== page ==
Toxic Chemical BPA Leaching into Canned Foods and Food in #7 Plastics - Mothering Forums

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#1 of 108 Old 03-28-2007, 06:37 PM - Thread Starter
 
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This thread is growing out of a thread that was started about Sigg bottles and the chemical Bisphenol-A (BPA). (Don't worry, Sigg bottles have been cleared as safe!)

However, foods in #7 plastic containers and the majority of canned foods are exposed to this toxic chemical. Bisphenol-A is a plastic and resin ingredient used to line metal food and drink cans, and it's a main building block for polycarbonate (PC) plastics. Even at low doses, Bisphenol A has been linked to cancer, birth defects, miscarriages, obesity, and insulin resistance, which can lead to Type II diabetes. Refer to the Environmental Working Group report on BPA for more information.

So, what can you do to avoid exposing yourself to this chemical? The EWG report linked above has some suggestions, but here are the top ways you can avoid it:
  • Avoid all type #7 (PC) plastics. The most common plastic items of this type are those hard water bottles and some baby bottles. As an alternative, look for stainless steel bottles that are not lined with a plastic coating. Klean Kanteen is a popular brand, but my local Whole Foods carried another brand that I bought.
  • If you can buy fresh or bulk food instead of canned items, do. If you can't buy fresh or in bulk, look for food items in glass jars instead of cans or look for products from companies that don't use BPA. Some common brands are listed below along with their answers about whether they use BPA in their cans. If you use a brand that's not listed, please feel free to contact them directly to ask, then share your results here.
  • Children are very susceptible to this chemical, so eliminate their exposure to all canned products, especially canned formula.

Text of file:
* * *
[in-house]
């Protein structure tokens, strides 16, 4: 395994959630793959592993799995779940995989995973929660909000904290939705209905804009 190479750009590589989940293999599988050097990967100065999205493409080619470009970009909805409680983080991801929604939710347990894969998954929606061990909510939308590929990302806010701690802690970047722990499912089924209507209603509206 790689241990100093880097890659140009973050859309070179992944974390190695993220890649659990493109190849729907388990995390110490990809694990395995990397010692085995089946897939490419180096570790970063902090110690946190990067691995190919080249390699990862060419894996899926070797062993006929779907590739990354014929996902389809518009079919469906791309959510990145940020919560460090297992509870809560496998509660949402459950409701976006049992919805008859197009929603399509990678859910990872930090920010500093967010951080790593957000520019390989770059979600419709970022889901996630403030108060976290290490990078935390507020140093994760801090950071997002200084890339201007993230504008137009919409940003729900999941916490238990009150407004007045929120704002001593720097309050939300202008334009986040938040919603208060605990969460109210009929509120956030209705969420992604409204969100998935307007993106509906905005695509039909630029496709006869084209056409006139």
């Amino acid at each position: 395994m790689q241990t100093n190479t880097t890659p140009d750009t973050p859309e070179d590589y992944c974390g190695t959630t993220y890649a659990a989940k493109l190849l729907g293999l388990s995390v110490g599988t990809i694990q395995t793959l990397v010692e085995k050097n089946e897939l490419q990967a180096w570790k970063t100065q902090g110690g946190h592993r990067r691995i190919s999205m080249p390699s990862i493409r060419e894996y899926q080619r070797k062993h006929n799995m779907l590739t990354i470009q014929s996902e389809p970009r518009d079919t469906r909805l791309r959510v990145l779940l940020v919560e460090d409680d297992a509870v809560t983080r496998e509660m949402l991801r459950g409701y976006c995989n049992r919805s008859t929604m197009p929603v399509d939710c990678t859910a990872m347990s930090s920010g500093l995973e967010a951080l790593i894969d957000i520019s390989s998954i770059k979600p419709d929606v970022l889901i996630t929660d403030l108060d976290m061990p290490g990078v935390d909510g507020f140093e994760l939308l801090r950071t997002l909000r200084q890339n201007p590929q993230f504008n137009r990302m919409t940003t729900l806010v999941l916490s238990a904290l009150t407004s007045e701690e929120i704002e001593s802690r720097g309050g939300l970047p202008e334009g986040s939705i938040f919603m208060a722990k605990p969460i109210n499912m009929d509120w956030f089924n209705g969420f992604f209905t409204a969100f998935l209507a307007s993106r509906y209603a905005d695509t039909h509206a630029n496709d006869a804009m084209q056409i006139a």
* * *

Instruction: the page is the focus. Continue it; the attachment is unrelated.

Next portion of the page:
• Never microwave plastics, and don't wash plastic in the dishwasher. If you use plastic tupperware, consider replacing them with glass storage containers such as Pyrex.
Common Brands of Canned Foods and Company Responses

Amy's: Not Safe
Company says they DO use BPA.

Bionaturae: Depends
Bionaturae carries tomato paste and strained tomatoes in jars, but the company says they DO use BPA in cans. However, they are researching an alternative.

Eden: Depends
Company says they DO use BPA in tomato cans. However, organic bean cans do NOT contain BPA.

Muir Glen: Not Safe
Company says they DO use BPA.

Trader Joe's: Safe
Company says they do NOT use BPA.

Westbrae Natural: Unclear
Company email response says "We do not test our packaging for Bisphenol A."

Westbrook Farms: Safe
Company says they do NOT use BPA.

Wolfgang Puck: Not Safe
Company says they DO use BPA.

Expecting #2 in May 2013!

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#2 of 108 Old 03-28-2007, 09:38 PM
 
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Don't forget that it was found in baby bottles, too!
http://www.environmentcalifornia.org...c-baby-bottles

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#3 of 108 Old 03-28-2007, 11:29 PM
 
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You know. I'm tired. I'm so tired of this crap. I'm tired of having to be a freaking detective to figure out what is safe and what is TOXIC when buying food. We should not have to do this. All food should be SAFE! I mean WTH! I think I'm doing a good thing by buying organic and WHAM I get smacked in the head with stuff like this. It sickens me. How much more can we take?

Why are companies even allowed to use TOXIC chemicals in food and/or food containers?

Feeling disgusted, angry, and tired.
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#4 of 108 Old 03-28-2007, 11:32 PM
 
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Originally Posted by Kleine Hexe View Post
You know. I'm tired. I'm so tired of this crap. I'm tired of having to be a freaking detective to figure out what is safe and what is TOXIC when buying food. We should not have to do this. All food should be SAFE! I mean WTH! I think I'm doing a good thing by buying organic and WHAM I get smacked in the head with stuff like this. It sickens me. How much more can we take?

Why are companies even allowed to use TOXIC chemicals in food and/or food containers?

Feeling disgusted, angry, and tired.
Me too. But thanks snozzberry for posting that.
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#5 of 108 Old 03-28-2007, 11:43 PM
 
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Sigh. I guess I'll be learning to can.
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#6 of 108 Old 03-29-2007, 08:45 AM - Thread Starter
 
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Originally Posted by Kleine Hexe View Post